“In their patriotism and in their fidelity to their civic duties Catholics will feel themselves bound to promote the true common good; they will make the weight of their convictions so influential that as a result civil authority will be justly exercised and laws will accord with moral precepts and the common good.”

Second Vatican Council, Apostolicam actuositatem

The 2008 primary elections are unfolding into a saga, which indicates a fall campaign with two contenders, Obama for the Democratic Party and Mc Cain for the Grand Old Party. Catholics are presented with two presidential choices that, frankly present lukewarm views that minimally represent true Catholic teaching. Of course, there is always a discussion of a candidate’s views on ProLife causes, as opposed to abortion rights, however, there is a much stronger principle in action here. If you follow the political analysts, especially those that support Obama there is a suggestion that he is the more, “Catholic” candidate of choice. Others suggest that Mc Cain is the more visibly representative of the Catholic vote. However, the reality of fact is neither candidate provides a majority of credibility that captures the Catholic vote and the promotion of a true sense of common good.

Catholics have to navigate a very strong course this November if they want to vote and best represent Catholicism. Saint Thomas Aquinas presented the concept of the lesser of two evils, in his Summa and indeed both candidates represent this conundrum. The real issue here is not the result of a political election, but a deeper understanding and appreciation of the complexity of the issues by all faithful Catholic voters. On the surface, both candidates present points that reflect appropriate Catholic moral and social teachings, but from that perspective alone is not enough for a Catholic vote of conscience.

As concerned Catholic voters, we should always have first our Catholic moral, social and ethical concerns as the primary guide for “promoting” the common good. A candidate that is unable or incapable of incorporating our sacred beliefs in the political platform of a democratically elected leader clearly is not the preferred choice. The lesser of the two evils application is not an excuse for Catholic voters to choose a representative based on the degree of the politicians adherence of Catholic moral principles. It is a reason for Catholic voters to become intrinsically aware of the life effecting issues that are presented in an election. Catholic voters cannot claim ignorance or lack of information regarding any political ideology in our modern society. At the same time, there is no room for electoral mediocrity. We are as Catholics obligated by the dictates of our Catholic consciences to scrutinize all candidates for public office and microscopically dissect issues that concern topics that affect the Catholic common good.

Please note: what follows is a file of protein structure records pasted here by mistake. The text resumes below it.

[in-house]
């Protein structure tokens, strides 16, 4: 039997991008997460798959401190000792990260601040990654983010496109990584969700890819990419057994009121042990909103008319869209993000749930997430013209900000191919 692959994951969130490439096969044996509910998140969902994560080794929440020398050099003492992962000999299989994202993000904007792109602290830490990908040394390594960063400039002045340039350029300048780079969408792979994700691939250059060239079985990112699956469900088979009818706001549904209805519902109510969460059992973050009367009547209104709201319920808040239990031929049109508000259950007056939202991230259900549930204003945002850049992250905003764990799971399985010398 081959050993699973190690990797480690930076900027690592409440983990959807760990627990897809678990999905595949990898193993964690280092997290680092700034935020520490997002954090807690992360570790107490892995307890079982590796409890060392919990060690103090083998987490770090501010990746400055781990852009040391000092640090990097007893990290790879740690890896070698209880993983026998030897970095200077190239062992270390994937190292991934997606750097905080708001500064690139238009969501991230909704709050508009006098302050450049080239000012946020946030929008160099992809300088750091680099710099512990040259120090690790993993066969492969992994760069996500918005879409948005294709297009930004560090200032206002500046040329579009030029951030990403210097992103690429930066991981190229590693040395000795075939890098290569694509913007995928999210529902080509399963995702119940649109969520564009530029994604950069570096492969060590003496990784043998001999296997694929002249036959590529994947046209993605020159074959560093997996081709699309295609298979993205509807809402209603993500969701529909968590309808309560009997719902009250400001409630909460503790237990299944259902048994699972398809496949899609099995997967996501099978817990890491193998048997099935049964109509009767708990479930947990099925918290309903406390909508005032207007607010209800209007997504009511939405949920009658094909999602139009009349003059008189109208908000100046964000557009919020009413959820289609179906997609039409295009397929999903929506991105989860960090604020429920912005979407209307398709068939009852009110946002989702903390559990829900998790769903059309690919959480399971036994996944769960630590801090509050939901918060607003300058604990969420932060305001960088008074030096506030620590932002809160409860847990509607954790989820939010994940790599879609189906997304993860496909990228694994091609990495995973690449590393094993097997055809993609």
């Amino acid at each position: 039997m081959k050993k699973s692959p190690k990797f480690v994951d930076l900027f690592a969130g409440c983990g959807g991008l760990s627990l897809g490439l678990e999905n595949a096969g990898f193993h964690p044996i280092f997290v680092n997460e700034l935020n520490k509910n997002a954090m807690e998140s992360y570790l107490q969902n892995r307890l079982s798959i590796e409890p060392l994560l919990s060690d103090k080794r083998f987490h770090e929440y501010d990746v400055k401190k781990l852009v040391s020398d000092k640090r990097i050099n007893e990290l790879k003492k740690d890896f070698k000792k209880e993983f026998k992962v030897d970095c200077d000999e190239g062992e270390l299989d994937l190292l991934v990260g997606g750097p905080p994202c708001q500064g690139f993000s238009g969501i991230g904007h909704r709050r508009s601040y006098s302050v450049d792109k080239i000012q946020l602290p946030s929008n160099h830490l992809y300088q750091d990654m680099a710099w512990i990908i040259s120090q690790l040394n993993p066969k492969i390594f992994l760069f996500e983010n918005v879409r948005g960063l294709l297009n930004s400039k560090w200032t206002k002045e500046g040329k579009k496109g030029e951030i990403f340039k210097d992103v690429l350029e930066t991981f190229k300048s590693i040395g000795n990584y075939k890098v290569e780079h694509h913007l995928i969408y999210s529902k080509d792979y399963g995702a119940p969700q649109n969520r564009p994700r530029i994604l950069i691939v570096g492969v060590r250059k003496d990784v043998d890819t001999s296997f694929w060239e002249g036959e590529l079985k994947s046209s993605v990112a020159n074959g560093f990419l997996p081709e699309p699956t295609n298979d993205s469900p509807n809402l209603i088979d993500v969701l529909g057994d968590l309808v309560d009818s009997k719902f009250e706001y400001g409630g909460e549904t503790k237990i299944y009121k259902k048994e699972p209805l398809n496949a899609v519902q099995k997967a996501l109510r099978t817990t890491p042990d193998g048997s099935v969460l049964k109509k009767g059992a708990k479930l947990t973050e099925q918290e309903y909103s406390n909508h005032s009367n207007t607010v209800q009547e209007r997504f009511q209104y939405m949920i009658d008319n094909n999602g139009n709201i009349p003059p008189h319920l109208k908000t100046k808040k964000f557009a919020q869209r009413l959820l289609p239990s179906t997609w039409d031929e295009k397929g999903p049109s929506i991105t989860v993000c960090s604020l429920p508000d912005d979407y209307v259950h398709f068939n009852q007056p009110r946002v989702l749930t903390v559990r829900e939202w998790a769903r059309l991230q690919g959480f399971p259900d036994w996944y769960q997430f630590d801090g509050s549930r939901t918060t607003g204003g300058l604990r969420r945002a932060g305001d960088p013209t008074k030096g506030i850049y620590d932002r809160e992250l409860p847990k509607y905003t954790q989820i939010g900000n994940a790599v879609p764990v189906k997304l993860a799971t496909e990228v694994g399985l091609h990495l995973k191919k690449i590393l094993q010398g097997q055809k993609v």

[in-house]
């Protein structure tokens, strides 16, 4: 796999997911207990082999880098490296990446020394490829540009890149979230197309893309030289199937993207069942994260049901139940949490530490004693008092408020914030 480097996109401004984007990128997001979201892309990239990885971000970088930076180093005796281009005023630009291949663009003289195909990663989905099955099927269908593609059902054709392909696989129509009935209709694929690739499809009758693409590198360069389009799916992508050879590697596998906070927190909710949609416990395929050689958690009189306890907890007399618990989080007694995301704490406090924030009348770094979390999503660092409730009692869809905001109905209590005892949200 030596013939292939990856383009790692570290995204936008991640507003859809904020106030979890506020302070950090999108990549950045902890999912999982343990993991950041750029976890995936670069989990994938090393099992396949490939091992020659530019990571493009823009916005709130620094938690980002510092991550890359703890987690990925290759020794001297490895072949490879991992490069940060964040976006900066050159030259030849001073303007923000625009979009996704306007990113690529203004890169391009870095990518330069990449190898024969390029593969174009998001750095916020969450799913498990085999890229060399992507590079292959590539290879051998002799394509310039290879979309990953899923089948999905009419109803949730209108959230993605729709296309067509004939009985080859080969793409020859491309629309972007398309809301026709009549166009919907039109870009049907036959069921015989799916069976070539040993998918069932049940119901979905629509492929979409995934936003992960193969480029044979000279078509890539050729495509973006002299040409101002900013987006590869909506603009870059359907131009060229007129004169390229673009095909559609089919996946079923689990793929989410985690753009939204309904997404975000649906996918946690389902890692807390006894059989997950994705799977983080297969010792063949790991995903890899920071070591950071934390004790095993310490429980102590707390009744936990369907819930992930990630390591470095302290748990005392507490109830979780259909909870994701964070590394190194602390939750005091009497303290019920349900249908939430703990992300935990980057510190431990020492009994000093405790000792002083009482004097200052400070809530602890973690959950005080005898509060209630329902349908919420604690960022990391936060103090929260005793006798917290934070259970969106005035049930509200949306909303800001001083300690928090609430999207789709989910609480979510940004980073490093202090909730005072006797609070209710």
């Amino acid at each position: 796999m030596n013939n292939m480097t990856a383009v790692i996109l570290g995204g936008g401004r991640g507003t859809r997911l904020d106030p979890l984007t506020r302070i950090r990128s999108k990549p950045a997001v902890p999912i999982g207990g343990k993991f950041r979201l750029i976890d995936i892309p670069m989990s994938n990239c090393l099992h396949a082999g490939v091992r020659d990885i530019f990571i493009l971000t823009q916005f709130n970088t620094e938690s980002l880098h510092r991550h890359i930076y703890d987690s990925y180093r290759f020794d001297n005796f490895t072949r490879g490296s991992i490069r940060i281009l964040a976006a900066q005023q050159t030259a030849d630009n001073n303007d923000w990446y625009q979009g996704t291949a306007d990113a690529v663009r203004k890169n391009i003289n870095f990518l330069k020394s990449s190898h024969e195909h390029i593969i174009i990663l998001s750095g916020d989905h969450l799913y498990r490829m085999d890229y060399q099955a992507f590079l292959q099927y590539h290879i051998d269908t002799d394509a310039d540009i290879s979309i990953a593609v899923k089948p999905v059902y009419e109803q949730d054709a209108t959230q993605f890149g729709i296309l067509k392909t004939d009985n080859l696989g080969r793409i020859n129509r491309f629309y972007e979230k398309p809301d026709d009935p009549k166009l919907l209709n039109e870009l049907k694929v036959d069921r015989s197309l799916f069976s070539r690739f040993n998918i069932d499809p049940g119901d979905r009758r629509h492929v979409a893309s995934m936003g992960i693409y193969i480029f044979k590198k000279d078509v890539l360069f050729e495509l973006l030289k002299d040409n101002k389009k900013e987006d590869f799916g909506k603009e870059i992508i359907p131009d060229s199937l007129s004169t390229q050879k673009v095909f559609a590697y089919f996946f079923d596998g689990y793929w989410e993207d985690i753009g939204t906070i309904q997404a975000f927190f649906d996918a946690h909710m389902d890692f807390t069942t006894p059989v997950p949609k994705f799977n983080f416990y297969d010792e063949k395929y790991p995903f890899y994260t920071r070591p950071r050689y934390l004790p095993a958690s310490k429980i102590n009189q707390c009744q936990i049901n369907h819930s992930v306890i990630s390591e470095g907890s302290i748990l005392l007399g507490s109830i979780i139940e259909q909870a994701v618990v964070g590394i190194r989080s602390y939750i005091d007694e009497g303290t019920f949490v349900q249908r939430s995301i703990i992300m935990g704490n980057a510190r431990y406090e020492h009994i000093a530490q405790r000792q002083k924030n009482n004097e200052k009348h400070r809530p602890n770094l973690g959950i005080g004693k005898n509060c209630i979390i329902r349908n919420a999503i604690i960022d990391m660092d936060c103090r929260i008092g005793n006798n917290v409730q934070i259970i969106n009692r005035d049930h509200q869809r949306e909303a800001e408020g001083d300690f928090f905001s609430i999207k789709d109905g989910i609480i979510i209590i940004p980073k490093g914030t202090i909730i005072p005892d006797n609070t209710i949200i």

If indeed given the choice when a Catholic voter is not able to vote for a candidate in “good conscience” then perhaps all Catholics should be ready to “write in” a candidate of acceptable choice. This issue is also one that presents an opportunity for the United States Conference of Catholic Bishops to publically proclaim the weight of our Catholic convictions and use that weight at the ballot box.

We cannot permit any electoral process to diminish or dilute the underlying moral and ethical principles Catholics hold sacred. In this election, the Bishops of the United States need to make a loud and clear definitive stand of Catholic advocacy and moral direction.

The lesser of two evils is not something, which establishes the true common good. The true common good for Catholics is one that reflects all of our faiths and values…not just the lesser ones. The Catholic platform is clear. Moral, ethical and social values based upon the candidacy of Jesus Christ. As voters, if we choose this candidate, there will be no acceptance of a lesser evil.

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